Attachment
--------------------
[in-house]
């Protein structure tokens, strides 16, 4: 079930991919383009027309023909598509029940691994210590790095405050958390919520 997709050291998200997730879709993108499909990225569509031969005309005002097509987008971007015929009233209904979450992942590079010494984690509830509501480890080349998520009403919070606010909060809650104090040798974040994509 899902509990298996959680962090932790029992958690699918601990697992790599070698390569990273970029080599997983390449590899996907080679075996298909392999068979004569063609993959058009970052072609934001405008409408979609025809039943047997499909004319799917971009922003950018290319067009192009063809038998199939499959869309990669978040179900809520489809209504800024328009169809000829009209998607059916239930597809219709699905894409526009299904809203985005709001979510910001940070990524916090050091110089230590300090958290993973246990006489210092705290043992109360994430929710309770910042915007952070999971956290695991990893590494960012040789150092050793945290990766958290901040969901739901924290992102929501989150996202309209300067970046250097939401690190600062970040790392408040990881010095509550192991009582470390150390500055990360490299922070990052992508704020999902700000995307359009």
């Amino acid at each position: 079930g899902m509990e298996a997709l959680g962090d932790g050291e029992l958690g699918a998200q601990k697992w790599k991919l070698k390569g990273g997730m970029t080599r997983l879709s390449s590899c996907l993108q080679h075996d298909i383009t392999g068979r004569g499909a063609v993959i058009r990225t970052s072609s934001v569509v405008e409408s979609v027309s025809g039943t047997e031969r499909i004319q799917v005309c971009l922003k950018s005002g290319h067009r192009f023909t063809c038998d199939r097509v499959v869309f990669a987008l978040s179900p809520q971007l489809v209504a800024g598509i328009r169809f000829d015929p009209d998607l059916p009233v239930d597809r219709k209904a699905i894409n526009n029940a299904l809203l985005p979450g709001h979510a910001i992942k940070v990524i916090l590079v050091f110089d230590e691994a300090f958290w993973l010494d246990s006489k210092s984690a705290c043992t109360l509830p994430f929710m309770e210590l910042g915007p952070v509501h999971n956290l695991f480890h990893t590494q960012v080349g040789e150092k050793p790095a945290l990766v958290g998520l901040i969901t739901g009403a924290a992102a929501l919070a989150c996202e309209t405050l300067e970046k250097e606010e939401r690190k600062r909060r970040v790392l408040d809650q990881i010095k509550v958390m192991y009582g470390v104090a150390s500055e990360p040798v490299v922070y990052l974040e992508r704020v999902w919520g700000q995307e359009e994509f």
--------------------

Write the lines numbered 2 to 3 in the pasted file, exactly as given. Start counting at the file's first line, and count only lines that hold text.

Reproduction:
């Protein structure tokens, strides 16, 4: 079930991919383009027309023909598509029940691994210590790095405050958390919520 997709050291998200997730879709993108499909990225569509031969005309005002097509987008971007015929009233209904979450992942590079010494984690509830509501480890080349998520009403919070606010909060809650104090040798974040994509 899902509990298996959680962090932790029992958690699918601990697992790599070698390569990273970029080599997983390449590899996907080679075996298909392999068979004569063609993959058009970052072609934001405008409408979609025809039943047997499909004319799917971009922003950018290319067009192009063809038998199939499959869309990669978040179900809520489809209504800024328009169809000829009209998607059916239930597809219709699905894409526009299904809203985005709001979510910001940070990524916090050091110089230590300090958290993973246990006489210092705290043992109360994430929710309770910042915007952070999971956290695991990893590494960012040789150092050793945290990766958290901040969901739901924290992102929501989150996202309209300067970046250097939401690190600062970040790392408040990881010095509550192991009582470390150390500055990360490299922070990052992508704020999902700000995307359009």
């Amino acid at each position: 079930g899902m509990e298996a997709l959680g962090d932790g050291e029992l958690g699918a998200q601990k697992w790599k991919l070698k390569g990273g997730m970029t080599r997983l879709s390449s590899c996907l993108q080679h075996d298909i383009t392999g068979r004569g499909a063609v993959i058009r990225t970052s072609s934001v569509v405008e409408s979609v027309s025809g039943t047997e031969r499909i004319q799917v005309c971009l922003k950018s005002g290319h067009r192009f023909t063809c038998d199939r097509v499959v869309f990669a987008l978040s179900p809520q971007l489809v209504a800024g598509i328009r169809f000829d015929p009209d998607l059916p009233v239930d597809r219709k209904a699905i894409n526009n029940a299904l809203l985005p979450g709001h979510a910001i992942k940070v990524i916090l590079v050091f110089d230590e691994a300090f958290w993973l010494d246990s006489k210092s984690a705290c043992t109360l509830p994430f929710m309770e210590l910042g915007p952070v509501h999971n956290l695991f480890h990893t590494q960012v080349g040789e150092k050793p790095a945290l990766v958290g998520l901040i969901t739901g009403a924290a992102a929501l919070a989150c996202e309209t405050l300067e970046k250097e606010e939401r690190k600062r909060r970040v790392l408040d809650q990881i010095k509550v958390m192991y009582g470390v104090a150390s500055e990360p040798v490299v922070y990052l974040e992508r704020v999902w919520g700000q995307e359009e994509f």